“So, in my opinion the numerous sightings of barred owls during the day this winter is not the result of a sudden surge in the population but the result of food-stressed owls spending all day looking for food. In the process they are ignoring people and we are seeing what has been out there all the time but normally hidden by the night.”

Mary-Beth Kaeser, licensed wildlife rehabilitator and the executive director of Horizon Wings in Ashford:

“All the birds with the exception of the last two intakes (occurring this week) have been well-fleshed. This is the time of year we start seeing birds that are thin, so that is not an uncommon finding. Most of them are young birds, presumably not hunting well due to lack of experience. This holds true for the hawks seen at this time of year also.

“In the 35 years I have been doing rehab I have never seen this many Barred Owls, although they have always seemed to be the owl I have received the most of. I do believe there is a rise in the population and therefore an increase in the number we are seeing injured. Also since the fall, the majority of the Barred Owls I have received are young first year (now last year’s) birds. Perhaps it is two-fold the reason they are being seen more. With the increased population they have to move further out to hunt and establish territories. If indeed there is a lack of food base also, this would also cause them to be more visible. The last time I remember an increase in the number of Barred Owls hit by car was about 2 years ago when we received many snow storms that added up to a lot of deep snow. It seemed then the owls took to the roads to hunt, finding it easier than hunting in deep snow.

“As a wildlife rehabilitator it seems to go: the more of a species there are, the more you receive in for rehabilitation. Case in point, the number of Red-Shouldered Hawks now seen in rehab. I have certainly seen an increase in the number of them I have treated as their population has increased in the northeast. Their numbers outweigh the Red-tails I receive now.”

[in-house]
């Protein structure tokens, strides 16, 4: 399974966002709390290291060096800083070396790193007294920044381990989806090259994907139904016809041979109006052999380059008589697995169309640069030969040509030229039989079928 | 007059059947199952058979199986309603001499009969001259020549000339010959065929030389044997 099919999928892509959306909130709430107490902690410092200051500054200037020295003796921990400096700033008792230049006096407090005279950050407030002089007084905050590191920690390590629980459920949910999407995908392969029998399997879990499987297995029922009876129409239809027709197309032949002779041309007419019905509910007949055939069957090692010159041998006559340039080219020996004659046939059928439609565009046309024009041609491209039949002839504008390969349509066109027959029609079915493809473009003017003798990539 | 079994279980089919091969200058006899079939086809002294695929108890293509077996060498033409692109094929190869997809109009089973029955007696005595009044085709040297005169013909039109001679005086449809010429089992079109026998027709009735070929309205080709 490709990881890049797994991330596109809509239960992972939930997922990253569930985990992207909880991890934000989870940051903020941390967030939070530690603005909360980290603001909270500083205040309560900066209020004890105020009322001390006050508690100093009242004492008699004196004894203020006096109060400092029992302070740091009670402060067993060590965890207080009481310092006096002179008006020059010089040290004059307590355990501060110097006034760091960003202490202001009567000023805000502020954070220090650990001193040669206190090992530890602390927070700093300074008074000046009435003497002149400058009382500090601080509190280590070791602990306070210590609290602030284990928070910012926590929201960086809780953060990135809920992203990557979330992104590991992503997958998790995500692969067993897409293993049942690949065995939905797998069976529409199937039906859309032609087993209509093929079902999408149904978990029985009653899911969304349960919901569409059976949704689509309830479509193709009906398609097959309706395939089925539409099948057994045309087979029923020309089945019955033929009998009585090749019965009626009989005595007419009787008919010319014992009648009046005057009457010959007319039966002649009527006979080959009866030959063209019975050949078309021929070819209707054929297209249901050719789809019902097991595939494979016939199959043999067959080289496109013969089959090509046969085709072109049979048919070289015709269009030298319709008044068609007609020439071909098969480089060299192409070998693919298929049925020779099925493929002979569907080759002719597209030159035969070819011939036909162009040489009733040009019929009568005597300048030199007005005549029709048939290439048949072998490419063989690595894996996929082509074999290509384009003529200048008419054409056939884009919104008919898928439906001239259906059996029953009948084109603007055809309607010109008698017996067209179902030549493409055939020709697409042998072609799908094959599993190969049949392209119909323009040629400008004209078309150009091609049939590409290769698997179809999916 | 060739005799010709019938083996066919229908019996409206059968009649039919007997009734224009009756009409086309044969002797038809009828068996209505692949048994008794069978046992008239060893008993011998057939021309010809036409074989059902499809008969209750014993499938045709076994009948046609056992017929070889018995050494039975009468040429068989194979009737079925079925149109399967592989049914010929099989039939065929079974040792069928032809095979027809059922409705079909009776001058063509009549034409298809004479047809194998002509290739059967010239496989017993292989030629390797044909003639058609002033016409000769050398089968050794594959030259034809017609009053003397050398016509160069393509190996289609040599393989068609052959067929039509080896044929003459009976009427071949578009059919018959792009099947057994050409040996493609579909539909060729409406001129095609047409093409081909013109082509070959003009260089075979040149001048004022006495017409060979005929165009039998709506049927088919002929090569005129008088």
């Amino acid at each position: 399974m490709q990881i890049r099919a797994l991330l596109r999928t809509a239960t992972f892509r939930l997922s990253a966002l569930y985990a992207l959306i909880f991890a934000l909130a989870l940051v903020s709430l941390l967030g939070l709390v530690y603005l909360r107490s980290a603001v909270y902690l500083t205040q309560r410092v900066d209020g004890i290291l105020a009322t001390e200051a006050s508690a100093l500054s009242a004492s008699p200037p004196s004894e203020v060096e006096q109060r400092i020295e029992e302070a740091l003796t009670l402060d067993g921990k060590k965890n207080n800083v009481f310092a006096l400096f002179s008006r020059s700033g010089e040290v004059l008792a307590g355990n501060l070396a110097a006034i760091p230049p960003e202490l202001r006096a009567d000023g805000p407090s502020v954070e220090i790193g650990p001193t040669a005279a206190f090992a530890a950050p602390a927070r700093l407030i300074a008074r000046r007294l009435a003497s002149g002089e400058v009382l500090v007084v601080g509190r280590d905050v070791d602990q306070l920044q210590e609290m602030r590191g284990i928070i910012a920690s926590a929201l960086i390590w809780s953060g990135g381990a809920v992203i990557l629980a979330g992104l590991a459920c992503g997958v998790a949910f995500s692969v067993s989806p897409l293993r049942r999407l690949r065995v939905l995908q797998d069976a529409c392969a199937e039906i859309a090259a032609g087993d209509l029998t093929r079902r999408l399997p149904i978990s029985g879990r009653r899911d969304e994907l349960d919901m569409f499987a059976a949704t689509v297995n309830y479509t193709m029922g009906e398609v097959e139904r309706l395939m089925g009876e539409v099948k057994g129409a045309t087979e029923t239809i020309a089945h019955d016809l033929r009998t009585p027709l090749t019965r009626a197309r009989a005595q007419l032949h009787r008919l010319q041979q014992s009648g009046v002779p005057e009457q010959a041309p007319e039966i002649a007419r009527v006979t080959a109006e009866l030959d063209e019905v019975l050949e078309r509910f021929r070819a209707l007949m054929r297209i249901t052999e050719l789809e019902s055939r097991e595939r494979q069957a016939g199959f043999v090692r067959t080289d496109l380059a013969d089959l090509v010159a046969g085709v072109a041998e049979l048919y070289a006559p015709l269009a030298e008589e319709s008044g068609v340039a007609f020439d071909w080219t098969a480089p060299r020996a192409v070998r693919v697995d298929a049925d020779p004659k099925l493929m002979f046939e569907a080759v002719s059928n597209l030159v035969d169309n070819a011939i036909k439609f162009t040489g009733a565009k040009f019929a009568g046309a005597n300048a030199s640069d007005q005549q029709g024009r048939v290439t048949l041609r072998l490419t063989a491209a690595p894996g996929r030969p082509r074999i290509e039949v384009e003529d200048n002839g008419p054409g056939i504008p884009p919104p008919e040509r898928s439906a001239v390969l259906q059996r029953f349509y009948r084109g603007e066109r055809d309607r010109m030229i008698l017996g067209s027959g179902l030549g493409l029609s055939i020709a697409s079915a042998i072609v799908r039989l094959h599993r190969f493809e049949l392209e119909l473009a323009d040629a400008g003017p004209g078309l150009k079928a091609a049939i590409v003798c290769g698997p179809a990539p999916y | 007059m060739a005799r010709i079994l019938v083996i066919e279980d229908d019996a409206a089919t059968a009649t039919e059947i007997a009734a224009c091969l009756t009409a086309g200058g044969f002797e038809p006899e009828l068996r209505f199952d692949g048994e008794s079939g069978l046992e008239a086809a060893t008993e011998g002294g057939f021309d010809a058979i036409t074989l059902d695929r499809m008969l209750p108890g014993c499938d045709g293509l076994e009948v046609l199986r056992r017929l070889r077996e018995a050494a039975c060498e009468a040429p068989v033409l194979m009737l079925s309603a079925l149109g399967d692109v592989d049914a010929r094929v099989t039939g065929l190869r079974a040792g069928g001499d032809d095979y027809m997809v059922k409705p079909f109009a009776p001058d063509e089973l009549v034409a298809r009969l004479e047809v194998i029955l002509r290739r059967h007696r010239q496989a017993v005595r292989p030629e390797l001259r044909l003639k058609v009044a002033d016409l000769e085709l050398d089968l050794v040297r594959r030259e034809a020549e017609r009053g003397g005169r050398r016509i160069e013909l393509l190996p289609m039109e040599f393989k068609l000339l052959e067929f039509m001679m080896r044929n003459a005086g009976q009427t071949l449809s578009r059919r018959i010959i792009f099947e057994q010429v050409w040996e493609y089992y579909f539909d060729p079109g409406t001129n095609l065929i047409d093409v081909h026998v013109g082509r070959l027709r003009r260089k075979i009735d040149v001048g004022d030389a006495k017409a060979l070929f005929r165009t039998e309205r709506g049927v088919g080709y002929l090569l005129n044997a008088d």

Dara Reid, licensed wildlife rehabilitator and executive director of Wildlife in Crisis, in Weston:

“These mostly first-year owls are coming in underweight, so they are having a hard time finding food. And due to the light acorn crop  and berry production this year, prey is scarce. They are eating voraciously here. And we are getting a lot of calls from people who see them out during the day, worried that they are injured because they don’t immediately fly away when approached. Often when animals are hit by cars it is secondary to an underlying condition affecting coordination and/or searching for food near roadways. 

“Other observations based on our intake … During the heavy rains this spring and the tornado that blew through the Danbury area, there were many nests of barred owls and other birds destroyed. We re-nested as many as we could with makeshift nests and admitted the injured and orphaned for care.”

Scott Williams’ graph showing the trend in mouse trapping.

 

Paul J. Fusco contributed this recent photo of a Barred Owl eating a wood frog on an unusually warm winter day.

 

This photo and the one below, taken in New Canaan and Milford, are courtesy of Frank Mantlik, a member of our Coastal Center Regional Board.

 

 

 

 

 

 

 

 

 

Follow Us Facebook Twitter